Do we need to gain a greater awareness of the health benefits of eating less and moving more, or is it that we know, but it’s the effort which is holding us back?
The week of 11-15 June has marked the British Nutrition Foundation’s ‘Healthy Eating week’. BNF #HealthyEatingWeek is a dedicated week in the year where organisations can focus on promoting and supporting eating healthily and being active.
Now, I’m never one to be negative about a positive – and the positive being an awareness boost on the benefits of sound nutrition and activity can’t be a bad thing. My issue is that the failure of Government, major organisations, schools, healthcare systems and the wider public in general to truly embrace these concepts has meant that a week of this nature is necessary.
The narrative during this week is not going to be groundbreaking. The educational packs are likely to be basic in nature – covering:
• The key concepts of a calorie deficit ie, if you consume fewer calories than you expend across a day, you will lose weight.
• The 5 or 7 fruit and veg each day (the number will depend on how up-to-date the pamphlets)
• The fact that exercise is good for the heart, lungs, bones, stress, mood and mental health.
How is this information not already broadly accepted, understood and implemented already? How have we got to a point where the National Health Service is overrun by an abundance of preventable illnesses and disease; how are kids – obese kids –turning to ‘concentration pills’ at school; how can businesses stand by and watch as workers’ productivity diminish as the day progresses as they observe their cohorts sitting at their desk eating their lunches!
For the most part, I actually don’t think an awareness boost is massively necessary these days. People generally know. But guess what? Nutritious fruit and veg doesn’t give you the same immediate endorphin buzz that a cake or chocolate does. Powerwalking to the train station and walking up the stairs instead of the waiting for the bus and standing on the escalators is more effort. Reducing food intake to create a calorie deficit means you are hungry which is uncomfortable. My point: it’s not awareness that we’re lacking, it’s focus, dedication and commitment.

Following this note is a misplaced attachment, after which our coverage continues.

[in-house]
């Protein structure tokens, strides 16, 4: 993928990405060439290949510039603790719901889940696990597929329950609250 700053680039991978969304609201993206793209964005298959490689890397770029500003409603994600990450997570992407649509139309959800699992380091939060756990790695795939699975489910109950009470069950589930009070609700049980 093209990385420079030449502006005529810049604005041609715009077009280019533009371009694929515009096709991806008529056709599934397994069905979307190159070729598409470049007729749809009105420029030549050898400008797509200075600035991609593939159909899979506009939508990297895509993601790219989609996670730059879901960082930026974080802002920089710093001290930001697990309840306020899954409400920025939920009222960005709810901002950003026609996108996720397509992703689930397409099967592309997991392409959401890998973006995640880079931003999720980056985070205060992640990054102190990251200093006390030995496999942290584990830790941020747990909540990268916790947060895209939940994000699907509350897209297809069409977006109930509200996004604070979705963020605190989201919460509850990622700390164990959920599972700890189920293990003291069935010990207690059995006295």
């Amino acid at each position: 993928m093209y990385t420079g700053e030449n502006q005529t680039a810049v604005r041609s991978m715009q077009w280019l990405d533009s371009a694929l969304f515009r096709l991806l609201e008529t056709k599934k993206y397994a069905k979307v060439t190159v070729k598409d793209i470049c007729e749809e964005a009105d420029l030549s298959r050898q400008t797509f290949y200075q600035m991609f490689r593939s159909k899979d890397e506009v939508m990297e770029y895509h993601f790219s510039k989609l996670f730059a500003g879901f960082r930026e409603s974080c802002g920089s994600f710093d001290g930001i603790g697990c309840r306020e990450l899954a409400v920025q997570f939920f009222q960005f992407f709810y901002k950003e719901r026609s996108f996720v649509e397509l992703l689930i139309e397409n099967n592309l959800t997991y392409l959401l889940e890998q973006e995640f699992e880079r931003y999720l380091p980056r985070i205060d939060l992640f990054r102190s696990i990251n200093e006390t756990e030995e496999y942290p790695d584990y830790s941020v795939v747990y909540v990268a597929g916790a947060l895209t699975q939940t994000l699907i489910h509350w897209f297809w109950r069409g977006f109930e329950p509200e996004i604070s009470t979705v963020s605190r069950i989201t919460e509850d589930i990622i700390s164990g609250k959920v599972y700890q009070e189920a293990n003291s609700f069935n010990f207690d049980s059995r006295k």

Let’s face it, in this context freewill hasn’t worked so well. So now, it should be the job of businesses, schools, institutions to make activity a mandatory part of everyday within their environment. Introducing schemes that reward and this should include a ban on any lunches at desks!
Better behaviour in children, improved attention and focus, greater productivity, happier people!
In today’s world, if a workplace had a weight loss challenge everybody would be up in arms! Its shaming fat people, they’d say. No, it’s recognising that overweight and obese people are much more likely to die young. It’s giving them a reward – let us encourage you to save your life…..how dare they?!
What remains during this week is that whatever the solution, the fact remains, that not enough is being done. It’s time for a change!
Eat less, move more. Got it?
A balanced diet consists of key macronutrients (carbohydrates, proteins and fats), micronutrients (vitamins and minerals), water and fibre. Remove any aspect of these from your diet and you will have an unsustainable, unbalanced diet. Simple! We can lower and occasionally alter the contribution of each macronutrient, but essentially each need to be present over the long-term. This blog explores the benefits of consuming fats in your diet.